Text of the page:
Full instrumental tracks, distorted vocals, melancholic lyrics and melodies are the labels I give to The Mess We Made. Strangely, a potential candidate to “the saddest album ever” didn’t made me sad. Instead, I found myself thinking about what inspires Elliott to compose like this, to express himself that way. I checked some of his other works and these moods were there over and over again. Regardless of the themes, his contemplative melancholy seems omnipresent like he is a man with one single intention, to pass these feelings on. After all, art is supposed to make you feel something, right? 

ANGRA – Aqua (2010)

Reviewed by: Schuyler L.

Assigned by: Victor Guimarães

It’s November the 9th, 11:48 AM, and I’m listening to sounds of “Aqua” by the band Angra. It’s raining, I have a lurking feeling of nausea that won’t go, and this sincerely feels like the worst day possible to be living in the free country of U.S.A.

According to Wikipedia, Angra plays a mix of power and progressive metal and are from Brazil, so hats off (to Roy Harper), ‘cause they must have really cornered the market in that area. This is ostensibly a concept album, but fucked if I know what’s going on here.

The music is loud, with barely any correlation between various sections whatsoever, and not the kind of thing I would listen to on any given day. Basically, we have this formula: brief sound collage-ism -> loud ‘n’ fast -> piano ballad motif -> more loud ‘n’ fast -> some namby-pamby constipated on the toilet -> acoustic guitar -> even more loud ‘n’ fast -> choral motifs -> WAIT, A FUCKING SITAR FOR A SECOND????

So it’s pretty much self-evident that, despite a few nice parts (the instrumental bits where they don’t focus so much on loud ‘n’ fast), this is not a good work in my view – and this has nothing to do with my foul mood at the present moment in time, I assure you!

Yes, despite some indubitably excellent drumming, bass-playing, and guitar noodles, I am very sorry to say that this recording sounds like dog shit. The cymbals are always floating away into the ether, the toms and snares sound incredibly brickwalled, the singer’s voice is placed obnoxiously at the forefront of the mix…

In fact, there’s such an alarming lack of studio ambiance I’m tempted to believe it was recorded in the singer’s asshole.

Still, there is an inspiring quote to be found in “Rage of the Waters”, the fifth track, which sort of stuck out a bit more than any of the other lyrics did, to my highly distracted and suggestible mind:

“So long, it took me to learn

Surging waves can take all your hope
But when the torment ends, comes the calm
There’s no reason to despair, no!”

Well, that really just popped my cherry. And now we’ve got a president who does that without people’s permission, ha-ha! I’m actually looking forward to it, four or more years of people screaming their heads off and getting all naked and free and united and kissing and loving and enjoying each other and LIPS AND ASS AND LIPS AND ASS AND LIPS AND ASS AND LIPS AND ASS AND LIPS AND ASS AND LIPS AND ASS AND LIPS AND ASS AND LIPS AND ASS AND LIPS AND ASS AND LIPS AND ASS AND LIPS AND ASS AND LIPS AND ASS AND LIPS AND ASS AND LIPS AND ASS AND LIPS AND ASS AND LIPS AND ASS AND LIPS AND ASS AND LIPS AND ASS AND LIPS AND ASS AND LIPS AND ASS AND LIPS AND ASS AND LIPS AND ASS AND LIPS AND ASS AND LIPS AND ASS AND LIPS AND ASS AND LIPS AND ASS AND LIPS AND ASS AND LIPS AND ASS AND LIPS AND ASS AND LIPS AND ASS AND LIPS AND ASS AND LIPS AND ASS AND LIPS AND ASS AND LIPS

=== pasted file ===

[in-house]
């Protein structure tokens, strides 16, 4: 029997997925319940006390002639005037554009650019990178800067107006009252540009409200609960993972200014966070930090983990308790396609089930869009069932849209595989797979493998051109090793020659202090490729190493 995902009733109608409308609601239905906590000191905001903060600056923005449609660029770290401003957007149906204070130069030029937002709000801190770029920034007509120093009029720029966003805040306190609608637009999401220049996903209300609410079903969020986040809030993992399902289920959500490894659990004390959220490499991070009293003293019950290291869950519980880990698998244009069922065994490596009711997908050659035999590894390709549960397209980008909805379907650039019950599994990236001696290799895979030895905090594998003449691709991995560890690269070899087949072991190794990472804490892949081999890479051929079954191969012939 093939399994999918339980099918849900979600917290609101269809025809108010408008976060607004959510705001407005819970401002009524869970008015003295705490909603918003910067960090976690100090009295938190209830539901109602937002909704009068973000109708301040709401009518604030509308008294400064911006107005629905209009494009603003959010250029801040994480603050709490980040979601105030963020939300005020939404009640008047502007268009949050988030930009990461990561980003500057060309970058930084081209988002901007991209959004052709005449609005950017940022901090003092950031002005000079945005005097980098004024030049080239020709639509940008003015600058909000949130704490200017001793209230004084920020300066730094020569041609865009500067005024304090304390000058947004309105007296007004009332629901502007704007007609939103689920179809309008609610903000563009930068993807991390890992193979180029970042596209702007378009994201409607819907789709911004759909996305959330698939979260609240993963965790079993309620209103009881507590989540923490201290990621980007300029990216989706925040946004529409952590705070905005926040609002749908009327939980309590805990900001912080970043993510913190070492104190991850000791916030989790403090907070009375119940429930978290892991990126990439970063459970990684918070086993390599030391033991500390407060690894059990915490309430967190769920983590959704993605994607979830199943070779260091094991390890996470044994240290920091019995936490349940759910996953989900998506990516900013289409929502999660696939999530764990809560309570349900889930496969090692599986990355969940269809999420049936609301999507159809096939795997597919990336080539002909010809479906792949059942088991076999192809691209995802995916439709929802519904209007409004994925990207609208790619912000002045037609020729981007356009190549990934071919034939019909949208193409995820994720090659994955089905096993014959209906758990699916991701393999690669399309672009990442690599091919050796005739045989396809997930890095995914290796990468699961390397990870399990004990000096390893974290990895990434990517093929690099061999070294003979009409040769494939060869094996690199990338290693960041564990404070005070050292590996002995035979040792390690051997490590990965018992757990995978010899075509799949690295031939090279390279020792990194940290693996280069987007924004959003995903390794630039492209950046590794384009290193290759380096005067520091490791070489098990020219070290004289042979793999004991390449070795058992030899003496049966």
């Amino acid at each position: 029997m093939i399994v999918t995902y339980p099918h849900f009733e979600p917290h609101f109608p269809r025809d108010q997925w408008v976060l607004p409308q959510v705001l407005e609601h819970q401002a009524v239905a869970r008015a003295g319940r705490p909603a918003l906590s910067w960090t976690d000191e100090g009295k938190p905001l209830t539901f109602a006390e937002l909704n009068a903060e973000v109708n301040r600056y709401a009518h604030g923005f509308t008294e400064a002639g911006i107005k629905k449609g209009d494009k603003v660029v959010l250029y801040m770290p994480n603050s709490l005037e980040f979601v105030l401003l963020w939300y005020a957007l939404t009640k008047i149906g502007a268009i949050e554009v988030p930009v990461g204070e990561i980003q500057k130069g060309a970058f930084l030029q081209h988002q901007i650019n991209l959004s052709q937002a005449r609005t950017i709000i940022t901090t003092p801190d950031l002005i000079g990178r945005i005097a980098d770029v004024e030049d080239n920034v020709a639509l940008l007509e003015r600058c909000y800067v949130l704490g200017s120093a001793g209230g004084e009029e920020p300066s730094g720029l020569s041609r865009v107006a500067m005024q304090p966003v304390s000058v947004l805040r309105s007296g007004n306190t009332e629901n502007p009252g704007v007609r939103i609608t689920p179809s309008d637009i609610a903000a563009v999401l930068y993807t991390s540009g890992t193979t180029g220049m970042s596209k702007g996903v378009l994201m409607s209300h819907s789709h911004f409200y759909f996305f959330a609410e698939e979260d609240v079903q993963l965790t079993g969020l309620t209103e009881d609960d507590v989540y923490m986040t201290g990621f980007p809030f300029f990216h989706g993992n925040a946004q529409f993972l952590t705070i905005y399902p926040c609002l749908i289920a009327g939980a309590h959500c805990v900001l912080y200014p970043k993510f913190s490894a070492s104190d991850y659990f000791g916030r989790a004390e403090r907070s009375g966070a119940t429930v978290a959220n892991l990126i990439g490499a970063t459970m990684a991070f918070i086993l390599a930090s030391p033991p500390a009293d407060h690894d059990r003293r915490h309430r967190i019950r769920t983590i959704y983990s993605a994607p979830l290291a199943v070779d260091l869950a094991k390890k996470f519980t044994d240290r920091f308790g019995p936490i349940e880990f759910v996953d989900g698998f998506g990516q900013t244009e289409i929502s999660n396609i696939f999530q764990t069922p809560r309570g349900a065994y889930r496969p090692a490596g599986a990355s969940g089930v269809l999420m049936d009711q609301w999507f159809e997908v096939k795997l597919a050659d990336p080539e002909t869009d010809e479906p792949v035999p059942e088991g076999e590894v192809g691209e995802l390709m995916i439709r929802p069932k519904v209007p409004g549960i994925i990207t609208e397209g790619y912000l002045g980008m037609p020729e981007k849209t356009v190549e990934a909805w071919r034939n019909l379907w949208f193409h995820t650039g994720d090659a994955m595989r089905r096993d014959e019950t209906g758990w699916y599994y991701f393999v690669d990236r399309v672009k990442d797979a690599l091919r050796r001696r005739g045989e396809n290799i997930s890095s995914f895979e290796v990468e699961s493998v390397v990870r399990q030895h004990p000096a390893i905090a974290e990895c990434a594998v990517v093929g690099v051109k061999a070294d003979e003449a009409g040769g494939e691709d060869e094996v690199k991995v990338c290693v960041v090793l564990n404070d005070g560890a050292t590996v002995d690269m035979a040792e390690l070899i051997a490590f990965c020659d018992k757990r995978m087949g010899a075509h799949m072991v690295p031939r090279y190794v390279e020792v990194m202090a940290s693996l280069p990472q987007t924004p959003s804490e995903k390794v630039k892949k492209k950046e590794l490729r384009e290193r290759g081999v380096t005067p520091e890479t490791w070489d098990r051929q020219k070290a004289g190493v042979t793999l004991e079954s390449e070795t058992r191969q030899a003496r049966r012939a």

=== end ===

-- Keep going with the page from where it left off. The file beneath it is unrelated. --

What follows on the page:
THE MICROPHONES – It Was Hot, We Stayed in the Water (2000)

Review by: Victor Guimarães
Album assigned by: Alex Smith

The Microphones is that kind of experimental band that would not be easy to find, even in experimental circles. Phil Elvrum, the creative genius responsible for this madness, is definitely something out of the ordinary — for whatever reason one may consider, be it a positive or a negative reason. 

But as I want to be objective tonight, It Was Hot, We Stayed in the Water is a big art, experimental rock album. It sounds great, it never gets boring, but ok, it could be tiring, even if just a bit. The listener can appreciate some of the basic rock song structures, with guitars, basses and drums, while getting amazed by Phil’s musical idea of telling a story. Yeah, conceptual for you. Or it seemed so to me. The album flows smooth, full of lyrical metaphors and their corresponding sounds, creating a hazy atmosphere orchestrated by elements as different as electronic beats, synthesizers and organs, plus his very nice voice, dual male/female vocal parts, production-added traits, such as the distinctive sound of wind blowing, and noises, noise-pop style. The main song structure is very good as well. Good melodies, smart riffs, yadayada. 

After listening to it once, I dug a bit and found that there are some noticeable tributes to Eric’s Trip and other minor inspirations from many other sources. For me, the album sounded quite original and I got the feeling the big Phil added his touch to everything. I respect his way of doing things. And I may say I admire his work. And maybe his madness. Anyone around who’s got the same liking for a well-organized musical journey, in a progressive, creative fashion could take the bait and listen to Elvrum’s insanity. It Was Hot, We Stayed in the Water is a good way to start.